Final results showed that National Party won 45 per cent of the vote, giving it 59 seats in the 122-seat parliament.

The ACT party, an ally, won five seats to ensure a National-led coalition, while the centrist United Future Party, also friendly to National, took one seat.

"I can confirm their willingness to lend support to establishing a new government in New Zealand," Key said.

Key will not need the support of the indigenous Maori Party, which won five seats.

The Labour Party took 34 per cent of the vote, giving it 43 seats, while its allies, the Green Party, had six per cent of the vote, enough to secure eight seats.

Campaign rhetoric

Key, a 47-year-old multi-millionaire former foreign currency trader, campaigned at a time of domestic recession and global financial crisis.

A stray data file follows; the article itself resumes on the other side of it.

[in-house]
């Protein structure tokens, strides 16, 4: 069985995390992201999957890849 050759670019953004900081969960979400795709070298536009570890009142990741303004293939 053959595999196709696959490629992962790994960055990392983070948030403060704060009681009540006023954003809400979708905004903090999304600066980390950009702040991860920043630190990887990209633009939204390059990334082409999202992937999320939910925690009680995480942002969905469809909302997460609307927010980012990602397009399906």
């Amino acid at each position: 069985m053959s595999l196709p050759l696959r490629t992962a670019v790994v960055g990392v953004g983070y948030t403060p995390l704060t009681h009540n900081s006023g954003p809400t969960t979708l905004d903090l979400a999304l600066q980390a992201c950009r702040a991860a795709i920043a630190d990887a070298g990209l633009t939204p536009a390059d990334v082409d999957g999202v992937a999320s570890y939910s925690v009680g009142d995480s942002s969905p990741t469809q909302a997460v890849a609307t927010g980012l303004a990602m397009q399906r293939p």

For her part, Clark had urged voters not to change governments, saying that the New Zealand needed consistent leadership during a time of economic uncertainty.

Her party accused Key of stealing its policies and of having a hidden right-wing agenda.

Earlier, Anthony Green, a political analyst, told Al Jazeera: "Key, a self-made millionaire financier, has played on [the flailing economy], promising a better economy.

"The weather in New Zealand tends to be more fickle than the politics - four seasons in one day is not an uncommon experience. But if the pundits and the pollsters are right, New Zealand will vote for change and, unlike America, opt for the conservatives."